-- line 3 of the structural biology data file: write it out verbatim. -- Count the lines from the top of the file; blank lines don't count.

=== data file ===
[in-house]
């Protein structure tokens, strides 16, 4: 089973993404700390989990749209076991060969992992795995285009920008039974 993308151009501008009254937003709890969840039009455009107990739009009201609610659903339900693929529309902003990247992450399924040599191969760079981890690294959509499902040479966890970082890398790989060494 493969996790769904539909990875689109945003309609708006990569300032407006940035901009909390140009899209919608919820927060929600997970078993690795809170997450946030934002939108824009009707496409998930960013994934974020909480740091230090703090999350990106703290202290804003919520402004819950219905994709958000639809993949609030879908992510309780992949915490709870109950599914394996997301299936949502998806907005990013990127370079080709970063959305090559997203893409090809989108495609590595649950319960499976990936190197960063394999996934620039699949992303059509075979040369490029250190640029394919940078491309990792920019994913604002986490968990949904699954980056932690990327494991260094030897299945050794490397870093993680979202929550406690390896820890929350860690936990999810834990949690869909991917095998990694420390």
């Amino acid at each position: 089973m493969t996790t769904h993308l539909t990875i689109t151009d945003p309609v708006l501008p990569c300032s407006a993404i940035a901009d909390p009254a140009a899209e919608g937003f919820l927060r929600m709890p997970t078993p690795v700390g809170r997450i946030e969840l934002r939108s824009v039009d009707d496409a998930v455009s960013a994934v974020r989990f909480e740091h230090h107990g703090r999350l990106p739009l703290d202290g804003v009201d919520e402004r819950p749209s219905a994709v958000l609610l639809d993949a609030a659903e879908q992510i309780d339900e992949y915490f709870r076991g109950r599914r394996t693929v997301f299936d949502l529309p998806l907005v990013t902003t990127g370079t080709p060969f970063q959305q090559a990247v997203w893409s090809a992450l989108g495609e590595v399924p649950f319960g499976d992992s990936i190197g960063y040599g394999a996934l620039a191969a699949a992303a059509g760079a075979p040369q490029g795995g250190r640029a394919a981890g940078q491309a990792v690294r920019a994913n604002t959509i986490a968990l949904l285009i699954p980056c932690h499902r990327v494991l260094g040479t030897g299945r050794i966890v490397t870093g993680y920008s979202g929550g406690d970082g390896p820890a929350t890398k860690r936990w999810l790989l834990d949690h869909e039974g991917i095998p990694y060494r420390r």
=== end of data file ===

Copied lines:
């Amino acid at each position: 089973m493969t996790t769904h993308l539909t990875i689109t151009d945003p309609v708006l501008p990569c300032s407006a993404i940035a901009d909390p009254a140009a899209e919608g937003f919820l927060r929600m709890p997970t078993p690795v700390g809170r997450i946030e969840l934002r939108s824009v039009d009707d496409a998930v455009s960013a994934v974020r989990f909480e740091h230090h107990g703090r999350l990106p739009l703290d202290g804003v009201d919520e402004r819950p749209s219905a994709v958000l609610l639809d993949a609030a659903e879908q992510i309780d339900e992949y915490f709870r076991g109950r599914r394996t693929v997301f299936d949502l529309p998806l907005v990013t902003t990127g370079t080709p060969f970063q959305q090559a990247v997203w893409s090809a992450l989108g495609e590595v399924p649950f319960g499976d992992s990936i190197g960063y040599g394999a996934l620039a191969a699949a992303a059509g760079a075979p040369q490029g795995g250190r640029a394919a981890g940078q491309a990792v690294r920019a994913n604002t959509i986490a968990l949904l285009i699954p980056c932690h499902r990327v494991l260094g040479t030897g299945r050794i966890v490397t870093g993680y920008s979202g929550g406690d970082g390896p820890a929350t890398k860690r936990w999810l790989l834990d949690h869909e039974g991917i095998p990694y060494r420390r």